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Developing a Stress-Hardy Personality

By Dr. Gregg D. Jacobs

If you want to improve your emotional well-being, feel more energy and joie de vivre, ease stress-related symptoms and live a longer and healthier life, work on developing a sense of stress hardiness to minimize the harmful effects of stress.

The three beliefs
Stress-resistant individuals possess a kind of feeling about themselves and their lives, which has been termed “stress hardiness”. The stress-hardy personality is characterized by three beliefs:

• Control
• Commitment
• Challenge

Stress-hardy individuals have a sense of control over events in their lives, a strong commitment to something outside of themselves and an ability to view stress and change as challenges and opportunities, instead of threats.  In contrast, people who don’t handle stress well feel more powerless, threatened and debilitated by change and uncertainty. They retreat from stress, preferring stability and, as a result, are more likely to find life boring and meaningless.

Because stress-hardy people are committed to something larger than themselves, they take better advantage of social support, and are deeply involved in their work and families.  Stress-hardy people view change as normal and challenging.  They are curious about their environment and interested in new experiences—even seemingly stressful ones—which they view as integral to growth, reintegration and personal transformation.  They are also optimistic by nature.

Control stress before it controls you
But of the three components of stress hardiness, it may be that the most important is a sense of control over stress.  Studies have demonstrated that, with a sense of control people can tolerate extreme stress.  Those who feel a high sense of control rather than a belief in fate, or luck, or their own helplessness, not only cope better with stress, they do better in life and live more happily by a number of important measures.

In one study, subjects were given a series of math problems to complete, during which they were subjected to random bursts of loud noise. Half the subjects were told that they could stop the noise by pressing a button, even though, in reality, the button would do nothing. Even though none of the subjects actually pushed the button, they showed fewer physiological signs of stress because the mere suggestion that they could control stress kept them calmer.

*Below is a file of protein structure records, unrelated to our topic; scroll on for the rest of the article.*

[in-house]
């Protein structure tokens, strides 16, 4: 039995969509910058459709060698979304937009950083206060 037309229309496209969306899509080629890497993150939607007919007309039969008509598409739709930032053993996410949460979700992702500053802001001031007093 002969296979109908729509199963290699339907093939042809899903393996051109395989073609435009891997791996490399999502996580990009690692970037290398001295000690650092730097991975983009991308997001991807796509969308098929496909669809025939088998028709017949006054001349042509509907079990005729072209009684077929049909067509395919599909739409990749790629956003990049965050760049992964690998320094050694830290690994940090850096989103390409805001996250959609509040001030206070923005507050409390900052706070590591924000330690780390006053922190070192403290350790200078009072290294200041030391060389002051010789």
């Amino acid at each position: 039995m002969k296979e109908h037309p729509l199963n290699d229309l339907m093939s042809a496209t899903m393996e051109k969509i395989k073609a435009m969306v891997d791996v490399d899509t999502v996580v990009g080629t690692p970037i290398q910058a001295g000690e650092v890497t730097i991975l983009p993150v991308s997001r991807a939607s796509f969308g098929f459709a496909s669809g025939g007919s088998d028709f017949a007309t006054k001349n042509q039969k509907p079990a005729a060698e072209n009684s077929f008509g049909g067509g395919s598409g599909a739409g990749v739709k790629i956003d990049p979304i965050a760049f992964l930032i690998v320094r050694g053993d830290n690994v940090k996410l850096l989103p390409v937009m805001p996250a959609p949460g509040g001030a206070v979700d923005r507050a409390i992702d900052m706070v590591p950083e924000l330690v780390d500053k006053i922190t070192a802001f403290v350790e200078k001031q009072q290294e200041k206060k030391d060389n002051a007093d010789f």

Others studies have shown that when animals and people experience uncontrollable events, they learn that their actions have no effect on outcomes and they become passive and unresponsive.

This “learned helplessness” is a major risk factor for a number of illnesses.  Additionally, individuals exposed to stress that they view as uncontrollable, such as the care of a relative with a debilitating illness, have been shown to exhibit poorer immunological functioning; they are also at greater risk for developing major depression.

Sense of control benefits health
Perhaps the most striking example of the sense of control on health was found in a study involving the amount of control that elderly nursing home residents had over daily events in their life. On one floor of the home, residents were given a choice over variables such as what movies to watch, the types of eggs they could eat for breakfast, which plants to take care of, and so on. Another floor of residents was given no choice in any aspect of their daily routine. Eighteen months later, the researchers found that residents given more of a sense of control were happier, more active and fewer had died.

Belief in control over events in the environment is also associated with better health habits. If you believe you can improve your health through exercise, for instance, you are more likely to get to the gym or take that brisk walk, which will indeed improve your health.  This belief in control—called self-efficacy—is central to efforts to improve many health behaviors such as diet and nutrition, smoking, and weight loss.

You can develop a sense of stress hardiness by:

1. Telling yourself optimistic stories about events in your life and practicing the techniques from the Attitude Archives for developing optimism.
2. View your life as meaningful, problems as opportunities and the future as a challenge.
3. Develop a sense of commitment to something other than yourself.
4. View change as normal, inevitable and as a stimulating, healthy challenge, not a threat.

References

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